Eden Lake (2008)
★★★ / ★★★★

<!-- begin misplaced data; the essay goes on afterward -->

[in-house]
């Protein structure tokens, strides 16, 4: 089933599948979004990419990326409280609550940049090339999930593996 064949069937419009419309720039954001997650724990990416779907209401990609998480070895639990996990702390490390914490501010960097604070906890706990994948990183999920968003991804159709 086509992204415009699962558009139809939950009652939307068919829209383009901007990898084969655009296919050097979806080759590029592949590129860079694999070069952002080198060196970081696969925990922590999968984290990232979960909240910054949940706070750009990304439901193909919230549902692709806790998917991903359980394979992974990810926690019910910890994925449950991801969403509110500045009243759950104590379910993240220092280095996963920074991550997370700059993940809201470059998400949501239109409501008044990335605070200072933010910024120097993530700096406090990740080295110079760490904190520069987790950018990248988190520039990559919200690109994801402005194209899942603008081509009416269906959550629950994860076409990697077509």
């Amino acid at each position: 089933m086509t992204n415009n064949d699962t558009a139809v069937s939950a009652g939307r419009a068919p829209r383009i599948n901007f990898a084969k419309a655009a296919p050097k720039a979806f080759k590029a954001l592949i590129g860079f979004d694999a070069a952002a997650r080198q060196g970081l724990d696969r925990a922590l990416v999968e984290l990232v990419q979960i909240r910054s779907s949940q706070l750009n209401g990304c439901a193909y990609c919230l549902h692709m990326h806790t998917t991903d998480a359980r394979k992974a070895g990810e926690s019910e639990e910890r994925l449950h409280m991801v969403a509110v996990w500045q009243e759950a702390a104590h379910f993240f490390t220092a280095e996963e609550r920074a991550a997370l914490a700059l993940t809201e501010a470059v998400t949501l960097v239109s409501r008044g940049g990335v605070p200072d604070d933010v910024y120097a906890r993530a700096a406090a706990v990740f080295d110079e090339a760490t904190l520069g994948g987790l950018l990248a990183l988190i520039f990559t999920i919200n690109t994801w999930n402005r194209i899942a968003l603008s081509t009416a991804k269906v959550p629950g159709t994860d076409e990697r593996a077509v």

Written and directed by James Watkins, Steven (Michael Fassbender) and Jenny (Kelly Reilly) decided to retreat to the country for a weekend of relaxation. Steven chose the place because his last visit gave him fond memories of stunning landscape and invaluable peace. But nothing was like as he remembered it. There were now gates that surrounded the area to keep people away and sociopathic teenagers scoured the vicinity. When the hoodlums, led by Brett (Jack O’Connell), stole the couple’s car, a prank turned toward a deadly route. “Eden Lake” drained every bit of energy I had because I was so desperate for the couple to escape and find their way home. Although the picture was realistic in terms of its violence, it did not glorify it. We were meant to be sickened by the teenagers’ increasingly bad decisions and maddened by the fact that none of them voiced out that what they were doing was immoral. When some of them decided to stand up to Brett, they quivered and their resistance didn’t last for long. Although a one-dimensional character, O’Connell did a wonderful job in portraying a very troubled individual. Rash and incredibly ruthless, we rooted for the moments where he made mistakes and wished that one of his errors would lead to his downfall. We didn’t need to know his life at home or if he was bulled in the past. What mattered was the decisions he made that changed the lives of those around him. It was compelling because not only was the kids’ and the couple’s situation scary, it was also very sad. Jenny, a nursery school teacher, was essentially put into a situation where she had to reevaluate her connection with the young. We left to wonder what we would do if we were in the same situation. Personally, if someone is trying to kill me, good luck to them because gender and age become irrelevant. However, there were some pieces that bothered me. For instance, when Steven, prior to being captured, told Jenny to ask for help: What did she decide to do? She hid in the bushes, slept it off, and didn’t even look for help until morning arrived. In a life or death situation, I am convinced that no one will be able to sleep. It may be dark and the person may be tired but if I was in her shoes, I would have ran until I saw civilization. Even then I wouldn’t trust the people who decided to help because the kids had to live somewhere nearby. Despite the material’s occasional lack of common sense, I enjoyed it because it was successful in generating tension and holding onto it until the payoff. “Eden Lake” knew the difference between suspense and thrill. It was suspenseful when we were left squirming in our seats and wondering if our protagonists were going to get caught. It was thrilling when Character A was running from Character B and the latter knew exactly which direction the former was heading. The best scenes were the ones where I felt chill running up and down my spine.